With the first post-Brexit Budget fast approaching, there are huge hopes, expectations, and indeed demands across industries and sectors — but perhaps few areas are more important than solving the housing crisis.
As Boris Johnson’s team focuses on delivering their manifesto promises, including building 300,000 homes a year by the mid-2020s, it’s worth remembering that we can’t just build our way out of trouble.
Solving the housing crisis also requires a cultural shift. As a country, we need to make better use of our existing housing stock.
In a recent report, The Last Time Buyer, Professor Les Mayhew of CASS business school points out that there are 28.3m housing units in the UK, compared with demand from 27.4m households, with the gap accounted for by second homes and vacant properties.
Our own research shows that two thirds of homes owned by over-65s have two unused bedrooms. With an ageing population and the size of the average household falling, we believe that more should be done to help those who want to downsize — not only because better-suited housing for older people improves wellbeing, but also because it would free up homes for first-time buyers and young families.
But when you’ve lived in a home for 40 years or more, where you’ve raised your family, it is difficult to make the change, particularly when faced with high moving costs and few alternative options.
So we are calling on the government to use the Budget to address this issue by reforming stamp duty. Doing so would not only encourage people to move to the right accommodation, it would also encourage the building of new types of housing — from retirement communities to bungalows.
A recent YouGov survey found that 33 per cent of older people — around four million individuals — would be interested in moving if the right options were available. More than half agree that stamp duty is putting older people off moving.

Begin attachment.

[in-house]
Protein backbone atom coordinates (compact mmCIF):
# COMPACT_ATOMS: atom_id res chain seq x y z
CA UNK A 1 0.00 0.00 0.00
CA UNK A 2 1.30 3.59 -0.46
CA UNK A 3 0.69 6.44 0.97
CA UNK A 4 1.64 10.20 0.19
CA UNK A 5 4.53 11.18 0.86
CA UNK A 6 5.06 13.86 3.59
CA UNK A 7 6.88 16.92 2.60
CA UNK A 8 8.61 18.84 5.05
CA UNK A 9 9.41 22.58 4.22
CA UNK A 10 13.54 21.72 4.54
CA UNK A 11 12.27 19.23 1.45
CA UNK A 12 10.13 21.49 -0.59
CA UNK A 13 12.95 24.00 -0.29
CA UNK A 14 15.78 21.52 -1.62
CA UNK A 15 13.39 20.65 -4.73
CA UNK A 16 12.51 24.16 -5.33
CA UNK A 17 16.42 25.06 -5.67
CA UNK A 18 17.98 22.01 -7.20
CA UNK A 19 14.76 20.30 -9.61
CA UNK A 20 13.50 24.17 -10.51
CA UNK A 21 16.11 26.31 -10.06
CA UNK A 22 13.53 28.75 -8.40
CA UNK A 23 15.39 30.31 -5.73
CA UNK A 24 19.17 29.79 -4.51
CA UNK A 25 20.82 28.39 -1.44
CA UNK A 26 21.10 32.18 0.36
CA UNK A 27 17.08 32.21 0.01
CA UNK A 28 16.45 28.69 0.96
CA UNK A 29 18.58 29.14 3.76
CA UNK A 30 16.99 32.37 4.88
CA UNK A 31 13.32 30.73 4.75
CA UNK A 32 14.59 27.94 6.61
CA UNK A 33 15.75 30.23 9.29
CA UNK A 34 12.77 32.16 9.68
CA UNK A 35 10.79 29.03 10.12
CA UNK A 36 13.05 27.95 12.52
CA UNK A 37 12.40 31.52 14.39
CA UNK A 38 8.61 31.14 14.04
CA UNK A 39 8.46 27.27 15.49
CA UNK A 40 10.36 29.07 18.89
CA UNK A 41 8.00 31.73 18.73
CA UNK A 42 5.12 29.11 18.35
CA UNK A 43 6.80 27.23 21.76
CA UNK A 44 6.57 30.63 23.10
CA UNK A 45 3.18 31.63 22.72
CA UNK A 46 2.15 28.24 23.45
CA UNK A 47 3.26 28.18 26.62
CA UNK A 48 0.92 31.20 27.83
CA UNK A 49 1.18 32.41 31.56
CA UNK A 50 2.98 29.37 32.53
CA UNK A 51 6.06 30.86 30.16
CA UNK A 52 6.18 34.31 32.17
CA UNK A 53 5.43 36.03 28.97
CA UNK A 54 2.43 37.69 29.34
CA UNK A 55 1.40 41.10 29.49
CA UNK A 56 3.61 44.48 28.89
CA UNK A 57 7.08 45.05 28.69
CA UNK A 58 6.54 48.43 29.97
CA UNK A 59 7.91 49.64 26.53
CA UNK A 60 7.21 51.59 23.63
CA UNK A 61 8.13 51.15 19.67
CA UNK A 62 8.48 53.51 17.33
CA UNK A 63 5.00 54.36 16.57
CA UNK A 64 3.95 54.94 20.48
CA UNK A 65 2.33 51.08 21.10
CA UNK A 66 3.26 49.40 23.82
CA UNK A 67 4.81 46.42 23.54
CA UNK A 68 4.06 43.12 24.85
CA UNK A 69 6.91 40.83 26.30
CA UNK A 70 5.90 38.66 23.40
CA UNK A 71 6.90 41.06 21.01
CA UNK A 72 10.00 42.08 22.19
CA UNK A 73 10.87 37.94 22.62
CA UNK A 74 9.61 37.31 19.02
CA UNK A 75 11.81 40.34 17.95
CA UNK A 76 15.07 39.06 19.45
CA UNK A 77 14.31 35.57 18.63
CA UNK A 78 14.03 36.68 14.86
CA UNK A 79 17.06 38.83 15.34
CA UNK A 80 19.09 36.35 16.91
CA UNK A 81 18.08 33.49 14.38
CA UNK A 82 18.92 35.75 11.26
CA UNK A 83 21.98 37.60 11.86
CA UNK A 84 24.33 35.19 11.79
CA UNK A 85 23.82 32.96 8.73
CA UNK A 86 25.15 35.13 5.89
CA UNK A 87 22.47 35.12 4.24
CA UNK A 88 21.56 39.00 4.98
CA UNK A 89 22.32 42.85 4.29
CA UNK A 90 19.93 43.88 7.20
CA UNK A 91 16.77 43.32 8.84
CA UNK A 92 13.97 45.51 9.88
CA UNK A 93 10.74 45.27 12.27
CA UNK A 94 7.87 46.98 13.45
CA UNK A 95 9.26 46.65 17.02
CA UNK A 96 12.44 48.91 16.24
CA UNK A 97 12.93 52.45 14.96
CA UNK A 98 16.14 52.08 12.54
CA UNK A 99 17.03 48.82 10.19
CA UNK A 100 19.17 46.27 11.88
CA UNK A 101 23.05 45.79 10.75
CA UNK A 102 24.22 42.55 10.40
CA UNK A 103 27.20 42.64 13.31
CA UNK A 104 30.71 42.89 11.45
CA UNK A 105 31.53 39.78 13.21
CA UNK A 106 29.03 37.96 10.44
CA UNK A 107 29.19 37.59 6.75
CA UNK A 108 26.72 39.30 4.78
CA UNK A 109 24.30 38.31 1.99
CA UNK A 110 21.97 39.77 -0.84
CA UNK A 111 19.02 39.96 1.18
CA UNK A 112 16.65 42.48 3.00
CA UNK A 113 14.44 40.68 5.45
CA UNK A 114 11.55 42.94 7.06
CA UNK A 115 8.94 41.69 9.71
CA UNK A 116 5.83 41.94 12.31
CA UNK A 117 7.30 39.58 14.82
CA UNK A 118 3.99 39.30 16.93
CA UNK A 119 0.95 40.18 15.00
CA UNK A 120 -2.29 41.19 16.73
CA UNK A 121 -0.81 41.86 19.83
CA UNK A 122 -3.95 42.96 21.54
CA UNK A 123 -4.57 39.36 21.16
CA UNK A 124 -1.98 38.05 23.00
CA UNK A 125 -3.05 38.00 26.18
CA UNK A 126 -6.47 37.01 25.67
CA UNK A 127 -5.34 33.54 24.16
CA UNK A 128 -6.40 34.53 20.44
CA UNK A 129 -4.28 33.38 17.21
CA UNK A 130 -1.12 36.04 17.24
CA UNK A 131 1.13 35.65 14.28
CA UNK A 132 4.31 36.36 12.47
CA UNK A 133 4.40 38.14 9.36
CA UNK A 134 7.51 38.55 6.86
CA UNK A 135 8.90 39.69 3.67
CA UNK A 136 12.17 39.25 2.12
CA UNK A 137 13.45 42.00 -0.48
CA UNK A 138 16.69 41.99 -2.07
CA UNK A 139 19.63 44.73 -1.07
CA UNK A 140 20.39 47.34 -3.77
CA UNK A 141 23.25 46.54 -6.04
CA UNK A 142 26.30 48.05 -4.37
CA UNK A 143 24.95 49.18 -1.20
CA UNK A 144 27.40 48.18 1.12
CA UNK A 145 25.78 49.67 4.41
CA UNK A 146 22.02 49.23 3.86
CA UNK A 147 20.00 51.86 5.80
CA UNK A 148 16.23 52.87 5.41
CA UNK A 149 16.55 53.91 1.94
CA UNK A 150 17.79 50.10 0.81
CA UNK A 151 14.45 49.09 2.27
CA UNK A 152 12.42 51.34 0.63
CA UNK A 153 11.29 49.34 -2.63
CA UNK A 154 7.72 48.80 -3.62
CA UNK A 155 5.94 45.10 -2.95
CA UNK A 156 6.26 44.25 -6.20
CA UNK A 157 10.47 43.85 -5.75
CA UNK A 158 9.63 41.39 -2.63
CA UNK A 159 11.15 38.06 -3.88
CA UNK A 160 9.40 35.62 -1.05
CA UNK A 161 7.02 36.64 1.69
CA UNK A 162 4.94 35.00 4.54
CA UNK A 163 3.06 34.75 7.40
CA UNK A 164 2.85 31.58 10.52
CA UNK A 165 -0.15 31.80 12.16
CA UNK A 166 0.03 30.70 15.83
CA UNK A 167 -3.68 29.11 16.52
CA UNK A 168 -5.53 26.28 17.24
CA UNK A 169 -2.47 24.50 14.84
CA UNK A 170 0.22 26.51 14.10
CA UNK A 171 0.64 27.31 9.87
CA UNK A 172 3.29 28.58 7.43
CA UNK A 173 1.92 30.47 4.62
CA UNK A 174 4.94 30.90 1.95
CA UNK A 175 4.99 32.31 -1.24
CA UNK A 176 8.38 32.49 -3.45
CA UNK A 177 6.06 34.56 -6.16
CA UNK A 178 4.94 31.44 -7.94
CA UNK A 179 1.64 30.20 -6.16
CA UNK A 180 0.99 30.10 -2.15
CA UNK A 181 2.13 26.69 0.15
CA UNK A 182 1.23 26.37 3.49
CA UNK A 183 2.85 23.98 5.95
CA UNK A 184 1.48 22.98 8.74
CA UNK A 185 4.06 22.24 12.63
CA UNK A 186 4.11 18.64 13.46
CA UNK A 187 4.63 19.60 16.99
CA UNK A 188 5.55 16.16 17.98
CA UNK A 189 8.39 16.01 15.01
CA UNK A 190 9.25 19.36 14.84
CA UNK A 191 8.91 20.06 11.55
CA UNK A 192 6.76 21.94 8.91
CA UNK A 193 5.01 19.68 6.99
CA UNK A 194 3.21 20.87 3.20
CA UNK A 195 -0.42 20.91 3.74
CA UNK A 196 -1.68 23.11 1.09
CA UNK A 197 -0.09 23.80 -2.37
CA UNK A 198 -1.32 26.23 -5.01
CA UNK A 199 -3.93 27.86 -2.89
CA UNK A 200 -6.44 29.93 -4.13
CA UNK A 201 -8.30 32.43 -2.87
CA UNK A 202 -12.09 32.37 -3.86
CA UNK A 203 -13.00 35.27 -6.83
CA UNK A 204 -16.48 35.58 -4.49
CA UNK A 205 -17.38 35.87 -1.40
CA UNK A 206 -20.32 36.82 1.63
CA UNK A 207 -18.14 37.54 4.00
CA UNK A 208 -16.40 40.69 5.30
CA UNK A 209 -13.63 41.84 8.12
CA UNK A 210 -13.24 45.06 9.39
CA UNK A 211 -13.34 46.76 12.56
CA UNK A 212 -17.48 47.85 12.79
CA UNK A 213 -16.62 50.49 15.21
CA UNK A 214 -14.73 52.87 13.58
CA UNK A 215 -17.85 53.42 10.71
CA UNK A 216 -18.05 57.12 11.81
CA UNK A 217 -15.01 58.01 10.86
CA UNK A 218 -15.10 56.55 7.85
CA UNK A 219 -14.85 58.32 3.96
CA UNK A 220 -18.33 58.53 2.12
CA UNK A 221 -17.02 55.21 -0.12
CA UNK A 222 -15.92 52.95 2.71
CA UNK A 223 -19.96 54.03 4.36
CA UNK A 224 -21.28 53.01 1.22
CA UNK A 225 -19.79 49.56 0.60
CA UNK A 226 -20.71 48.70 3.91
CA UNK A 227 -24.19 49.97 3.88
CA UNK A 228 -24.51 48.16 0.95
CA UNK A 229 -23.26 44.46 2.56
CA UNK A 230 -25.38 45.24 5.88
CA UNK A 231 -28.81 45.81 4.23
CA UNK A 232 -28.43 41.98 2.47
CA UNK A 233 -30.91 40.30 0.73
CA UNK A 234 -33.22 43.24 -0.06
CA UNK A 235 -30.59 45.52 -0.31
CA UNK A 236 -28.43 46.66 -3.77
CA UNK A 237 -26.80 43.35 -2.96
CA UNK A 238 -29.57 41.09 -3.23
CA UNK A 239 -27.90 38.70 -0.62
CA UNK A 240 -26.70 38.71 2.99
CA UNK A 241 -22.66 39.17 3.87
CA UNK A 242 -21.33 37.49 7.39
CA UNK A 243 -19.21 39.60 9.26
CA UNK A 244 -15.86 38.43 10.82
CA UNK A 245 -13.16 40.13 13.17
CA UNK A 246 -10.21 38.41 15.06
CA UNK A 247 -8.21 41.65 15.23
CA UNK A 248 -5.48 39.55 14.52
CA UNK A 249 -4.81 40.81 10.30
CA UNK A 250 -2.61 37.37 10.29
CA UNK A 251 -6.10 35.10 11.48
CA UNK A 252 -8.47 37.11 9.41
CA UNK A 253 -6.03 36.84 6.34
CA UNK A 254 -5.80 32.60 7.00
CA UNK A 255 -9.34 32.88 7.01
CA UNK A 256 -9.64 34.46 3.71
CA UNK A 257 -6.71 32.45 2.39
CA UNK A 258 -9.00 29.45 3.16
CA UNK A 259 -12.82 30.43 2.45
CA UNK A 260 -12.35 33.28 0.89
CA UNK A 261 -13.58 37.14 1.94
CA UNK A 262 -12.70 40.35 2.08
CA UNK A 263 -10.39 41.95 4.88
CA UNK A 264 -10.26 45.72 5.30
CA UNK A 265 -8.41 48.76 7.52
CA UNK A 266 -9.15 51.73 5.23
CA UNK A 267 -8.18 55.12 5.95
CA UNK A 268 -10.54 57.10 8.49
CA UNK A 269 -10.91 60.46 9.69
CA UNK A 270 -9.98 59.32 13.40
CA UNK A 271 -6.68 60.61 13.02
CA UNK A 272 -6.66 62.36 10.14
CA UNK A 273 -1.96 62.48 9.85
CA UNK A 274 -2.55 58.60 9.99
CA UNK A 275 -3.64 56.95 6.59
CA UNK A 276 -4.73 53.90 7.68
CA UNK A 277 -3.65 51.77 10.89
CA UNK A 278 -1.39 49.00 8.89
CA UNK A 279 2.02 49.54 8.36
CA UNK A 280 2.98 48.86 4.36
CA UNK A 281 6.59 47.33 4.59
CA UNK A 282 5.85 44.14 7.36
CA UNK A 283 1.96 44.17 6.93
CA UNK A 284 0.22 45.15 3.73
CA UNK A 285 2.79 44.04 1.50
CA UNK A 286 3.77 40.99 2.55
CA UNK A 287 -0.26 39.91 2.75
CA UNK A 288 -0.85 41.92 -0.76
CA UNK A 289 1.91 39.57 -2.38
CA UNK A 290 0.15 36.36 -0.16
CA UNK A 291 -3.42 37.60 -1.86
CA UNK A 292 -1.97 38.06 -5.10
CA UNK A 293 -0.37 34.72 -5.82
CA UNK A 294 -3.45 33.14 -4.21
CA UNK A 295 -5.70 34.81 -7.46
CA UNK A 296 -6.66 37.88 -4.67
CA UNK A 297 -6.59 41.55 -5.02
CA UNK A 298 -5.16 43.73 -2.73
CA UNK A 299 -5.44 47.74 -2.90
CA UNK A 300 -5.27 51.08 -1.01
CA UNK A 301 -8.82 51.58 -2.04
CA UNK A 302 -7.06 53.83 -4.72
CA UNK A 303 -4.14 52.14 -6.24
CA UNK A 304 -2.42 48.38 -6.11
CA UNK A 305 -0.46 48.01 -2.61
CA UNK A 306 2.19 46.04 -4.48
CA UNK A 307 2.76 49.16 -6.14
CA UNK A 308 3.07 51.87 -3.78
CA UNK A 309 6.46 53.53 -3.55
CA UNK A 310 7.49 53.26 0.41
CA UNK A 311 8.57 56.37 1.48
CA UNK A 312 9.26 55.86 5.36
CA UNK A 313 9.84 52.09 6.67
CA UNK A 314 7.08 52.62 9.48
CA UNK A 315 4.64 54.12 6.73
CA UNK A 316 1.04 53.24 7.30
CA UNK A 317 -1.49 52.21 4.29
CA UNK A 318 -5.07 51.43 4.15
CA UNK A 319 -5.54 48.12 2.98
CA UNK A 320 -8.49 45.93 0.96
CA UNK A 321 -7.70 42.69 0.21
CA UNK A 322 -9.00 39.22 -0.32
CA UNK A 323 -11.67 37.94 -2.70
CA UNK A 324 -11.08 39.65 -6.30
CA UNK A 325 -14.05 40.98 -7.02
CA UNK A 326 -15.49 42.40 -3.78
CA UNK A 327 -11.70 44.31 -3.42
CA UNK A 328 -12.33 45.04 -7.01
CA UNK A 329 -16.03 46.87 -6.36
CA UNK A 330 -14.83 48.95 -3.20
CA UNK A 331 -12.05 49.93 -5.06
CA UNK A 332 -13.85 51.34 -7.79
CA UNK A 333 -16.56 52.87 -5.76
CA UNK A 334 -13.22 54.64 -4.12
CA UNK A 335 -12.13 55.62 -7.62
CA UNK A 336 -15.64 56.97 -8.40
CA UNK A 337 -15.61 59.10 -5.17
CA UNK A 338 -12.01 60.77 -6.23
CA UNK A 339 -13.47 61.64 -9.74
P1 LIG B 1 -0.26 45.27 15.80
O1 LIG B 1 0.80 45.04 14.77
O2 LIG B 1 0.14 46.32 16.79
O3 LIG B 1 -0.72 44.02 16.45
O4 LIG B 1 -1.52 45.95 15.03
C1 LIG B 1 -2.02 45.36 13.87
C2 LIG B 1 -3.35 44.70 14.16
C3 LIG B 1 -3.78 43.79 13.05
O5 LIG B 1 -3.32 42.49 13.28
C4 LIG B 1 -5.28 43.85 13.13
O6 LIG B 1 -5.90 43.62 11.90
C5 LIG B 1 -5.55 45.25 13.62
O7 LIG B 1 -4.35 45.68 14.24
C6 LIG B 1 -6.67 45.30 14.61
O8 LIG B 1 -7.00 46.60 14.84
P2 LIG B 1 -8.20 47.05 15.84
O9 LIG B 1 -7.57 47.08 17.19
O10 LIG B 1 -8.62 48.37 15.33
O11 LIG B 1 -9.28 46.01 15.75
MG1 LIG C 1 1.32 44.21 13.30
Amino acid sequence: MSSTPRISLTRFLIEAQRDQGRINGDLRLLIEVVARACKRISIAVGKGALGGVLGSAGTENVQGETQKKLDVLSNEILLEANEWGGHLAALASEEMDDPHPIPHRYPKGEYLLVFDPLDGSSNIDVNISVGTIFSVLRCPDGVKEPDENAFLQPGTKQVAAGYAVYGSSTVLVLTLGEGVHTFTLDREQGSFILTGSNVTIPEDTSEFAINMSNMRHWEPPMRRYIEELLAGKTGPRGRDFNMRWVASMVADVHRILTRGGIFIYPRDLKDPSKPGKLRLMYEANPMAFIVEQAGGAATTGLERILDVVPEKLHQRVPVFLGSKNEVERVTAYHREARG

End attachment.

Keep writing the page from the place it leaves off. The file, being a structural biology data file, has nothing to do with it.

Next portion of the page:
Crucially, 56 per cent feel that encouraging people to downsize with a stamp duty exemption would be beneficial to young people.
This kind of “Help to Move” package could also boost Treasury coffers from the extra tax taken in creating new housing chains, and release more than £360bn in housing equity.
We urge the chancellor to consider the Conservatives’ pre-election pledge to remove stamp duty from all house sales under £500,000. This alone would be a significant boost, as the vast majority of retirement properties built in the UK are below this threshold.
Alternatively, the government could remove stamp duty from all retirement properties to encourage this important form of housing. Either way, such reforms would undoubtedly unlock more housing supply for people on every step of the ladder.
Reforming stamp duty would be quite the statement of intent from a new chancellor, and would help show that the government wants to make good on promises to address the housing crisis.
It already recognises that changing stamp duty is part of the solution. The only question is how daring it is willing to be.